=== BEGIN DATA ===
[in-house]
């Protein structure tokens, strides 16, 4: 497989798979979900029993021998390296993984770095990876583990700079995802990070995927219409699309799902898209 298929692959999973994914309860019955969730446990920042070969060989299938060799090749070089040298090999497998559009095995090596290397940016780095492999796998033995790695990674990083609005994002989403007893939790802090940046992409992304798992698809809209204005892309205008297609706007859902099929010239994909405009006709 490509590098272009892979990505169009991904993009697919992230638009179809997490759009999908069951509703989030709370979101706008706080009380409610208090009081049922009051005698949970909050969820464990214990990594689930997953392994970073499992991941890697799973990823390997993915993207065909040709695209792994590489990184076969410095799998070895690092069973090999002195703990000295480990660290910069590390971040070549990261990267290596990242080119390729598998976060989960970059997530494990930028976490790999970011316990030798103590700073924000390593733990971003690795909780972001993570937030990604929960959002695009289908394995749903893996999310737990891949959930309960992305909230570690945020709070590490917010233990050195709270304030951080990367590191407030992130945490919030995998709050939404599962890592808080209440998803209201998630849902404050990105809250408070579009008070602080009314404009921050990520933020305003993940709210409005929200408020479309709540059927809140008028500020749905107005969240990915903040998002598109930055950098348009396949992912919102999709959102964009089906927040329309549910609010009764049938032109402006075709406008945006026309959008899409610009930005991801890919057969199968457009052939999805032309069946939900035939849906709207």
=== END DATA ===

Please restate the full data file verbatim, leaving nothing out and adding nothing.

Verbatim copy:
[in-house]
């Protein structure tokens, strides 16, 4: 497989798979979900029993021998390296993984770095990876583990700079995802990070995927219409699309799902898209 298929692959999973994914309860019955969730446990920042070969060989299938060799090749070089040298090999497998559009095995090596290397940016780095492999796998033995790695990674990083609005994002989403007893939790802090940046992409992304798992698809809209204005892309205008297609706007859902099929010239994909405009006709 490509590098272009892979990505169009991904993009697919992230638009179809997490759009999908069951509703989030709370979101706008706080009380409610208090009081049922009051005698949970909050969820464990214990990594689930997953392994970073499992991941890697799973990823390997993915993207065909040709695209792994590489990184076969410095799998070895690092069973090999002195703990000295480990660290910069590390971040070549990261990267290596990242080119390729598998976060989960970059997530494990930028976490790999970011316990030798103590700073924000390593733990971003690795909780972001993570937030990604929960959002695009289908394995749903893996999310737990891949959930309960992305909230570690945020709070590490917010233990050195709270304030951080990367590191407030992130945490919030995998709050939404599962890592808080209440998803209201998630849902404050990105809250408070579009008070602080009314404009921050990520933020305003993940709210409005929200408020479309709540059927809140008028500020749905107005969240990915903040998002598109930055950098348009396949992912919102999709959102964009089906927040329309549910609010009764049938032109402006075709406008945006026309959008899409610009930005991801890919057969199968457009052939999805032309069946939900035939849906709207």